Repetitive (perserverative) behaviors are not unusual in any form of dementia, but they are especially common in frontotemporal dementia, vascular Parkinsonism, and Alzheimer's. Dementia may make a person do something over and over. This can be repeating a word, a gesture, or an activity, or wanting to undo an activity as soon as it is finished. Dealing with repetitive behaviors can be stressful for caregivers, family members, and dementia patients alike.
What are people with dementia trying to tell us with repetitive behavior?
In Alzheimer's disease, there is a predictable pattern of short-term memory loss. As the condition progresses, not only does short-term memory deteriorate, the emotional connections to short-term memory deteriorate. Even when someone in the middle stages of Alzheimer;s remembers an event or an instruction, they may not feel like they remember it. They lose confidence in their memory, and attempt to compensate with repetition.
This phenomenon sometimes occurs in other forms of dementia, but in people who do not have Alzheimer's, the problem more often is anxiety. People who have dementia lack the reasoning skills to take charge of their day to day lives. They become concerned about how they pay their bills, or stay in their homes, or, later in the disease, get a meal or get to the bathroom. Or repetition could reflect something as simple as not feeling able to keep up with a conversation.
The reality of perseverative behavior is that it may not stop despite your best efforts. Answering the same question over and over again may lead you to feel that maybe you have dementia. But there are strategies that can help you and the person you care for cope.
Tips for dealing with dementia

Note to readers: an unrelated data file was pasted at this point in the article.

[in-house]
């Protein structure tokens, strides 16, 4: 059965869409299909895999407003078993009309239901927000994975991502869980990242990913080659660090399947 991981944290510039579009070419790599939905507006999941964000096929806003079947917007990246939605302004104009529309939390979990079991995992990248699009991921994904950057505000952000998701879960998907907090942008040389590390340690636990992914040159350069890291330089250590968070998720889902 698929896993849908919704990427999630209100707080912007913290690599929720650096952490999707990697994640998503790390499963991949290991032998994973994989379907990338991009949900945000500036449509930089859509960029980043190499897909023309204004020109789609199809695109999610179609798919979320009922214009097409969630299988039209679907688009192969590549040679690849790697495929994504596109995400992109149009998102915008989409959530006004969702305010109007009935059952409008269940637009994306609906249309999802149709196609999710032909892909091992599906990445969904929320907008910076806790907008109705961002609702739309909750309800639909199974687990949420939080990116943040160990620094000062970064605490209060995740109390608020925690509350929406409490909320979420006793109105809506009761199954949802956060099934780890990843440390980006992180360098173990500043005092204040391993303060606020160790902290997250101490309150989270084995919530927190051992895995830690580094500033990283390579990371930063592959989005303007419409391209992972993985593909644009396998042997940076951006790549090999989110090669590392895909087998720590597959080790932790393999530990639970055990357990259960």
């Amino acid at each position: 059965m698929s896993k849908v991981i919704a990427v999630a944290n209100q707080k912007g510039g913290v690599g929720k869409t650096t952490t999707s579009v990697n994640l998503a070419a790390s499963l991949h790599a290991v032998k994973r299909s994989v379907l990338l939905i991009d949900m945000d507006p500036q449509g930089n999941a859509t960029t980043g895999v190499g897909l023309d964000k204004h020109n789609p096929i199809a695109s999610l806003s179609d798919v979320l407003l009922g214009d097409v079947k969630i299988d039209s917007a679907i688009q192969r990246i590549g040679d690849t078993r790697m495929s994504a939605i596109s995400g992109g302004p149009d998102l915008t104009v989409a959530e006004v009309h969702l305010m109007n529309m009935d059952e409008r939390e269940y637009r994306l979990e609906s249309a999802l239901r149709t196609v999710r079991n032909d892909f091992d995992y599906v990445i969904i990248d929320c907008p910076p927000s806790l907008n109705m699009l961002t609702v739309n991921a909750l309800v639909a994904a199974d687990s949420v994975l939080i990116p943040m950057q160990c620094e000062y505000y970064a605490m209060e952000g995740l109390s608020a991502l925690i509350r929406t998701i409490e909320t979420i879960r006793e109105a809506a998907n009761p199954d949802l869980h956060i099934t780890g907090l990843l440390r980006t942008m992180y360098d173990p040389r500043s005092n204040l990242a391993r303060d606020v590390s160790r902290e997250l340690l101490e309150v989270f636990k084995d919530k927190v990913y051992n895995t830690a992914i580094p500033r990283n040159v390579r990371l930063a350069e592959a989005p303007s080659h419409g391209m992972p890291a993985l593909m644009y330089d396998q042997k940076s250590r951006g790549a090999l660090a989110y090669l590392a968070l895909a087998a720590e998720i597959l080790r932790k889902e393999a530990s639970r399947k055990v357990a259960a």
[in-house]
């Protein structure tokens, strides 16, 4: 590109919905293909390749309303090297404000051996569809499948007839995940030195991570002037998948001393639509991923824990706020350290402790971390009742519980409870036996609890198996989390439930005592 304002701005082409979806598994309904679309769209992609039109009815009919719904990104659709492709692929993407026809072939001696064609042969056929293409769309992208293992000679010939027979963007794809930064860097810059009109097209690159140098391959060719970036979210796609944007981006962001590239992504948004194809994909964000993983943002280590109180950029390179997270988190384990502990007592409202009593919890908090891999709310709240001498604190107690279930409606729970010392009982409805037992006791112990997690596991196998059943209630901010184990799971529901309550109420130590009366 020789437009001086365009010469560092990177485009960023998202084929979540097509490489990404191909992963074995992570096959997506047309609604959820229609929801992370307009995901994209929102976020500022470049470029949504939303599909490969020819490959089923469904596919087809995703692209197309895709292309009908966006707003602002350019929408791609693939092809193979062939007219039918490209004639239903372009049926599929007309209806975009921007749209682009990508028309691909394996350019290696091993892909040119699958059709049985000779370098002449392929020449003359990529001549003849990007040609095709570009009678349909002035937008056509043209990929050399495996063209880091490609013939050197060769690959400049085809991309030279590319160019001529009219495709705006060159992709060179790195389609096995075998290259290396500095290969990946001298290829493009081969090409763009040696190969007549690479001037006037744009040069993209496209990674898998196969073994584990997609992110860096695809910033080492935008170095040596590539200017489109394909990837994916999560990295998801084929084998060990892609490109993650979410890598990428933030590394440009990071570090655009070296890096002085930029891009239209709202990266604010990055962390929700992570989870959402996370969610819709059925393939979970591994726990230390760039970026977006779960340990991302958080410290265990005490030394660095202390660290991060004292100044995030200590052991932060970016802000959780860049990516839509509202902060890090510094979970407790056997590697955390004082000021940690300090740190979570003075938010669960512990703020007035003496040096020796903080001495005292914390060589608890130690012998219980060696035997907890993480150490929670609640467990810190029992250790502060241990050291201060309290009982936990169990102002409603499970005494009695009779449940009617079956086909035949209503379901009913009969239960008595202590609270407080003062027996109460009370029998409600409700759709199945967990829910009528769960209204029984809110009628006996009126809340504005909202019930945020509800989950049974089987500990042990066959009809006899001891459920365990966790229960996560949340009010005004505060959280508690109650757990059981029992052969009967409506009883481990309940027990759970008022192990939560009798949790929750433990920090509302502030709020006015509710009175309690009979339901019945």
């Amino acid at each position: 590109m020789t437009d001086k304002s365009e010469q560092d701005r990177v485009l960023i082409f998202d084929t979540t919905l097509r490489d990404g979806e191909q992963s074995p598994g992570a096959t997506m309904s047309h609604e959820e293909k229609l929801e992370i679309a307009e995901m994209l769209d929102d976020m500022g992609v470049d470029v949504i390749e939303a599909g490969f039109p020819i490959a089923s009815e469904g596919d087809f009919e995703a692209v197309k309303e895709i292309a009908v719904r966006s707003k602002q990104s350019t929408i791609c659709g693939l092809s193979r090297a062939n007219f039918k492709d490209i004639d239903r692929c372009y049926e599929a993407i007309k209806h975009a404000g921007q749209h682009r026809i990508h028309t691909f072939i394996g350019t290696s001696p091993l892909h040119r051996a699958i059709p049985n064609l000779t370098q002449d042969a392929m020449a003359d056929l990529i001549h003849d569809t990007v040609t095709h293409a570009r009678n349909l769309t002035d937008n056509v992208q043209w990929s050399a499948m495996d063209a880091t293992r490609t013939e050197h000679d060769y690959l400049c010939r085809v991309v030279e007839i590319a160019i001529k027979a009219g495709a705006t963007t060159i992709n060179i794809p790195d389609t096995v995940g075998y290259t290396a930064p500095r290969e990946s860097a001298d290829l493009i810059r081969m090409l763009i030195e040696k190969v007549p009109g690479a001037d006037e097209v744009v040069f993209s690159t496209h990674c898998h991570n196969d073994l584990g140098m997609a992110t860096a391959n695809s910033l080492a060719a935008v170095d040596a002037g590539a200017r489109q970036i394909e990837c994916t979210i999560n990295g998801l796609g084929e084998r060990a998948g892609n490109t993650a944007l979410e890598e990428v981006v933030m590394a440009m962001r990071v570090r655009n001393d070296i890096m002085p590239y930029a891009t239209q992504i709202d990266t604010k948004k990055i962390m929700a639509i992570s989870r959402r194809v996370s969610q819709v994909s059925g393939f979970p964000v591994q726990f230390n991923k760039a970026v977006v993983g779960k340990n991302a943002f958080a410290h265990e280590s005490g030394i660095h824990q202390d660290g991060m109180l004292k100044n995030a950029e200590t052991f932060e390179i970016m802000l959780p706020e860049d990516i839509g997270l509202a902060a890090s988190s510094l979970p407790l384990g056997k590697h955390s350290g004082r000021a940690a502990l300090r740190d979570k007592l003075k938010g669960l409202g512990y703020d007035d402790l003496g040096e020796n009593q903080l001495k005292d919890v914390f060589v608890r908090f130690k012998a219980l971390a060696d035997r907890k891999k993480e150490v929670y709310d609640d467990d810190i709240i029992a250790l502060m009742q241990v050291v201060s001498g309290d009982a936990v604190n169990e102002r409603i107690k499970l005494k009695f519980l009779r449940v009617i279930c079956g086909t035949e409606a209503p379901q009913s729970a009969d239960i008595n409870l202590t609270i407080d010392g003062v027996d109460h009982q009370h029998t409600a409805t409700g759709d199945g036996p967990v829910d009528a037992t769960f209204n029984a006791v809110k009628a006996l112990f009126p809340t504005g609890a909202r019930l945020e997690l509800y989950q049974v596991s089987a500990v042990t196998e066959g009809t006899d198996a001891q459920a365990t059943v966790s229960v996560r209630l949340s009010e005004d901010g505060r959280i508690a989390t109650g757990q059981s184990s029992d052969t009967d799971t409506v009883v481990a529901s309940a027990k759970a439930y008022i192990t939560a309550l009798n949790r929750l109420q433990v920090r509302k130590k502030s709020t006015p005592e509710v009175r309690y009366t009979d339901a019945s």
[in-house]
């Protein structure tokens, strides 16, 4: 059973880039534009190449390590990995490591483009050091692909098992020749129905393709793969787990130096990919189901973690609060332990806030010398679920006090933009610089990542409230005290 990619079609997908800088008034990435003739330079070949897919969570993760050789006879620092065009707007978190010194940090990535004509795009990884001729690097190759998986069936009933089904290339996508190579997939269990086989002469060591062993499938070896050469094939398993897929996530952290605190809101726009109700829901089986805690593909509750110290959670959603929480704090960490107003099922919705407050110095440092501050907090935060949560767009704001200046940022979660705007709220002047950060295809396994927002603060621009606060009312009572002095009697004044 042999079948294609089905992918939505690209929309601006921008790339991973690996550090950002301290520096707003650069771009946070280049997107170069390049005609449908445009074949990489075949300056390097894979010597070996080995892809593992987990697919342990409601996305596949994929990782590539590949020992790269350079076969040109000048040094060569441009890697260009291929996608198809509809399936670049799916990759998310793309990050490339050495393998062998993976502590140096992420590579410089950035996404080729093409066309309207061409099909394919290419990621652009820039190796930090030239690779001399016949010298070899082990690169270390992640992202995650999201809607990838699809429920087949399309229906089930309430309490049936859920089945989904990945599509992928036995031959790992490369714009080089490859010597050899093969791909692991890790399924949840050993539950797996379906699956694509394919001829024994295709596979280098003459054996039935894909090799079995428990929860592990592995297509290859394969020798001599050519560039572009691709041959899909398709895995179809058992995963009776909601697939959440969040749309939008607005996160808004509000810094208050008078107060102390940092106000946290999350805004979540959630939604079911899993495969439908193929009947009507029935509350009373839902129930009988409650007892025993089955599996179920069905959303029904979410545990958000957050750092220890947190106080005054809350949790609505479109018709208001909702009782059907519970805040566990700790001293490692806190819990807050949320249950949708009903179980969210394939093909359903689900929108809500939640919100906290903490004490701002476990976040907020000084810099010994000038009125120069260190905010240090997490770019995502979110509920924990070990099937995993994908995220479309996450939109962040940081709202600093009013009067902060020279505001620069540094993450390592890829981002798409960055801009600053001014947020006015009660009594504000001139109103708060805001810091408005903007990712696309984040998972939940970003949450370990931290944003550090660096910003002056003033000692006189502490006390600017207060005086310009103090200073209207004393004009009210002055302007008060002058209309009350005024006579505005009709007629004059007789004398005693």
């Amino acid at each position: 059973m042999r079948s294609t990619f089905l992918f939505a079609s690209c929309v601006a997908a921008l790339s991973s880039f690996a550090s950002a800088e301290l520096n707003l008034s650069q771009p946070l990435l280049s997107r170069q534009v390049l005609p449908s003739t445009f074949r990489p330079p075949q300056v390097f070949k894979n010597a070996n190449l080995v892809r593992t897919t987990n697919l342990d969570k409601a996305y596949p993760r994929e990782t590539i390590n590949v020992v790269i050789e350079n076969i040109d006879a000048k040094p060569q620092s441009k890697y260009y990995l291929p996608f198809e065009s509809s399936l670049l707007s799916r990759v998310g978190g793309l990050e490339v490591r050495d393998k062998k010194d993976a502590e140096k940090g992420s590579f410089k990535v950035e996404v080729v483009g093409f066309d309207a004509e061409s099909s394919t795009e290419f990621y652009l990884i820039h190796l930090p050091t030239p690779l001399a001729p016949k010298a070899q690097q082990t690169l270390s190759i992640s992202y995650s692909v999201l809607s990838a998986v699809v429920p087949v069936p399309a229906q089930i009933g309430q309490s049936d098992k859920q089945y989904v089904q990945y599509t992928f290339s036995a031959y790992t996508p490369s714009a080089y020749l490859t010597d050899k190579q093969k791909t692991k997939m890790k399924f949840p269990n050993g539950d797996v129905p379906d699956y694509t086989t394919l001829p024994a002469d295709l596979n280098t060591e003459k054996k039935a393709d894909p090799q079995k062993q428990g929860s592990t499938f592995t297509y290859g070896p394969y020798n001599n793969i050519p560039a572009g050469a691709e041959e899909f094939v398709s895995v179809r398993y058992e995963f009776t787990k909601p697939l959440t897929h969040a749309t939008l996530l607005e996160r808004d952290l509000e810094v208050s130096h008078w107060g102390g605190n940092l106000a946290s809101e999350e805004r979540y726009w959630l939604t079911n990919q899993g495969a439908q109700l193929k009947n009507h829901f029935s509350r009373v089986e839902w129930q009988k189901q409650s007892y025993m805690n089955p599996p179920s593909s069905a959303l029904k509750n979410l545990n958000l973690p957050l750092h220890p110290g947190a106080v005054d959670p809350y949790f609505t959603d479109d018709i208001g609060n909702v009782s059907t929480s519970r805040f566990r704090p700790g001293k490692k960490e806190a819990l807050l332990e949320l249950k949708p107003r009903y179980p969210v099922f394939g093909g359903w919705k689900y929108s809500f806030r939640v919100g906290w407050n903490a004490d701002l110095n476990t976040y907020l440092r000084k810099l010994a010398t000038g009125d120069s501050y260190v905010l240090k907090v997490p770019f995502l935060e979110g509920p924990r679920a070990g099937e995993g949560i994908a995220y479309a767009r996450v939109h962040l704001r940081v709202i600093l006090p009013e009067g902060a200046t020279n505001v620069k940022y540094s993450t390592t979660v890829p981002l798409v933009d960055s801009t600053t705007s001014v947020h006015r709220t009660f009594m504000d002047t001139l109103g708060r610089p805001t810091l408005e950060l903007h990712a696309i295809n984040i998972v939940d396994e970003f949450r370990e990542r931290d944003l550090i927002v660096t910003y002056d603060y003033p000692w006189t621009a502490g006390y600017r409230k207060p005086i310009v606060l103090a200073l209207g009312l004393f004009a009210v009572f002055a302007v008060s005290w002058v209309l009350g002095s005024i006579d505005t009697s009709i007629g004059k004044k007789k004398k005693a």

The most important thing to remember about dealing with repetitive behavior is that it is important not to escalate it. Don't point out that you just heard the same question. That leads to even more anxiety about their ability to take care of themselves. If possible, redirect the patient's attention to something else. Something as simple as getting some fresh air with them can make a huge difference, especially when the repetitive behavior is triggered by something going on in the home.
Don't share your own anxiety with someone who is anxious and has limited intellectual resources to deal with that anxiety. If you feel that you are about to lose your cool, leave the situation for a moment (assuming it is safe to do so). Keep calm as much as you can. Be kind. And try these tips:
- Focus on the emotion more than the words you hear. Don't just answer the question over and over again, convey that you care and you will be there. When your parent has forgotten who you are, or needs to ask who you are over and over again, tell them. Use a kind and reassuring tone of voice and tell them that you are there to help them. Some of your message just may get through. When the question is about meal time, reassure the patient that there is plenty of food. When the patient keeps asking about a doctor's appointment, reassure them that they have a great doctor. But be careful about outright deceptions. Even people with dementia sometimes have working "lie detectors."
- When you have trouble keeping your cool as you answer the same question over and over again, improvise. If you are caring for someone who can still read, use signs. Instead of answering "When is lunch? When is lunch? When is lunch?" with "At 11 o'clock. At 11 o'clock. At 11 o'clock," write down 11:00 on a piece of paper and show the paper every time you are asked the question. Some caregivers make collections of note cards with answers to questions they hear every day.
- It is not unusual for people with dementia to ask when they are going to see a deceased loved one. Sometimes this is a message to you that they expect to die soon. Sometimes they simply can't remember who is alive and who is not. But another reason for repeated questions about the dead, and for talking about and "to" dead people is anxiety. People with dementia who are anxious about where they will live and who will take care of them often inquire about the caregivers they remember best.
- Look for patterns. Keep notes. See if repetitive behavior occurs at the same time of day or night, or after the same visitors, or after a repeated event. Sometimes the reason for repetition is the patient is cold or hot or tired or hungry or needs to use the toilet.